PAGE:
If you are interested in criminal, Osgoode/York is conveniently located in a high crime area so you can easily get some hands-on experience with real criminals (or maybe they will be hands-on with you...) and start networking with possible future clients

I can't even explain why, but this post really rubbed me the wrong way. Nothing you said is untrue. It's just.. agh.  How you wrote it? 

Maybe it's that I don't label people criminals as you do. But it's more than that. Those same "criminals" in that neighborhood are from the most marginalized communities in the city (and even country). Criminal lawyers aren't out there to build their book of business. I mean, some are. But the good ones aren't. And the way you wrote it just made it seem like criminal defence is about that. And it absolutely is not, and shouldn't be.

 

  • Like 2

Share this post


Link to post
Share on other sites

It does seem like u know what the pros and cons of each school are. to second the previous comments, it is now up to you to reflect on your values and see where you would find yourself getting a more meaningful education. i personally love bigger cities because more opportunities and i do like having more room to grow, so i'm going to Osgoode

 

Share this post


Link to post
Share on other sites

The factors you've listed seem to be the exact things that have been discussed in the many other threads discussing these schools. You say that you've looked at those other threads, but "haven't really found all the answers that [you're] looking for". Perhaps you would get more concrete responses here if you told us specifically what information you're looking for that you haven't found elsewhere.

Share this post


Link to post
Share on other sites
18 hours ago, LawSquid said:

I already have a fair amount of student debt, so maybe once I know how much each school may offer me in bursaries will also help to make the decision. I guess what I'm ultimately trying to figure out is if I think Osgoode is worth the extra cost for me.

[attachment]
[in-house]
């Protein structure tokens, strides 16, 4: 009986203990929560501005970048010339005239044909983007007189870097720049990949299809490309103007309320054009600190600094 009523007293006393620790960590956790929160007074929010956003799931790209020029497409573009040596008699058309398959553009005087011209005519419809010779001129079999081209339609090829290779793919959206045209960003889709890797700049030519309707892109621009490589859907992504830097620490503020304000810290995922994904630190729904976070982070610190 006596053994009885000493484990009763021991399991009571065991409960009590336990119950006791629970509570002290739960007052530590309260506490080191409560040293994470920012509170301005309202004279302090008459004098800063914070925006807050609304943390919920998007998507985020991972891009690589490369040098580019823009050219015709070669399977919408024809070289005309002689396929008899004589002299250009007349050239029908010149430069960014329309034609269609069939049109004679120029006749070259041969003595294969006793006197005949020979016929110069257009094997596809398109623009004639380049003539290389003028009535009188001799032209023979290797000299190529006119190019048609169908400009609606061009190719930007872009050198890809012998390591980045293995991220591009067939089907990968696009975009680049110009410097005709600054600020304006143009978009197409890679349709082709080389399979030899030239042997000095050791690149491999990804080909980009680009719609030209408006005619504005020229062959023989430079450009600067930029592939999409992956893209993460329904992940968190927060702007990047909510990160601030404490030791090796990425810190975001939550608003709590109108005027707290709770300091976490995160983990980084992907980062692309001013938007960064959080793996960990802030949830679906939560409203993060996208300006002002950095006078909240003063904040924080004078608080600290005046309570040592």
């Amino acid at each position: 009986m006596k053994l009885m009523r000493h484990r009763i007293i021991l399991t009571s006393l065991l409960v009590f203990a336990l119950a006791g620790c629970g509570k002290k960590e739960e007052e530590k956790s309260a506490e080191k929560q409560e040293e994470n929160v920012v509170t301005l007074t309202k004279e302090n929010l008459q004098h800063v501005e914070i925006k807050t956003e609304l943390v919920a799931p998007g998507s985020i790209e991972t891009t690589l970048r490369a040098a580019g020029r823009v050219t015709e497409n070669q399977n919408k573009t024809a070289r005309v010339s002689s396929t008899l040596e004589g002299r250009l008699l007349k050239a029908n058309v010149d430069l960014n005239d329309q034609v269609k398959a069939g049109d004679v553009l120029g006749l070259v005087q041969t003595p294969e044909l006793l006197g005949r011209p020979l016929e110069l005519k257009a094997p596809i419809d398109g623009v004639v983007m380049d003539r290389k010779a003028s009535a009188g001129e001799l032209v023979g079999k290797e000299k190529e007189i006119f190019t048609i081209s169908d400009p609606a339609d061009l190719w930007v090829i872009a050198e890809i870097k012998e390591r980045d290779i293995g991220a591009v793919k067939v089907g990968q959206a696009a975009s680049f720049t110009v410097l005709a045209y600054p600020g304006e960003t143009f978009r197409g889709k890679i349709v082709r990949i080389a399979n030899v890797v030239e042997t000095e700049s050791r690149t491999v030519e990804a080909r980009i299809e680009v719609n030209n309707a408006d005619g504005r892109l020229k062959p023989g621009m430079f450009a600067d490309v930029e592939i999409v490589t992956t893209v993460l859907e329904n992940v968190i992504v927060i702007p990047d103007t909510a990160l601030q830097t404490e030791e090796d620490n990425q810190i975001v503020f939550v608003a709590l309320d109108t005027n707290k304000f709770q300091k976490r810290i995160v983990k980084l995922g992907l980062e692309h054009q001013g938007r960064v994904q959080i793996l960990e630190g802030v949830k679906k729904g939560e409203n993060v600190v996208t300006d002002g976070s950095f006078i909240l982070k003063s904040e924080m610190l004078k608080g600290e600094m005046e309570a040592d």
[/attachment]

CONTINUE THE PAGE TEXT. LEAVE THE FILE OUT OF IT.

No. 

What you seem to be looking for is a school with a sense of community, but also one that has a good criminal program and not cut-off from the major hubs. Queen's ticks all those boxes and, as you say, will be significantly cheaper.

  • Like 1

Share this post


Link to post
Share on other sites
13 hours ago, BayStreetOrBust said:

If you are interested in criminal, Osgoode/York is conveniently located in a high crime area so you can easily get some hands-on experience with real criminals (or maybe they will be hands-on with you...) and start networking with possible future clients

But, in fairness, given all the prisons in the Kingston area, it also offers lots of opportunity to meet with real criminals, albeit in a controlled environment during business hours - Collins Bay, Joyceville, Millhaven....

 

Share this post


Link to post
Share on other sites
12 hours ago, BayStreetOrBust said:

If you are interested in criminal, Osgoode/York is conveniently located in a high crime area so you can easily get some hands-on experience with real criminals (or maybe they will be hands-on with you...) and start networking with possible future clients

Are you for real?

I have family members who live in that area. Some have criminal justice system involvement, some do not, but I never label either my family or my clients as “criminals” - they are much more than one aspect of some of their actions. 

I know you are “Bay Street or Bust”, so let’s hope you make it to Bay, but even if you do, a little compassion goes a long way. 

 

  • Like 2

Share this post


Link to post
Share on other sites
12 hours ago, pzabbythesecond said:

I can't even explain why, but this post really rubbed me the wrong way. Nothing you said is untrue. It's just.. agh.  How you wrote it?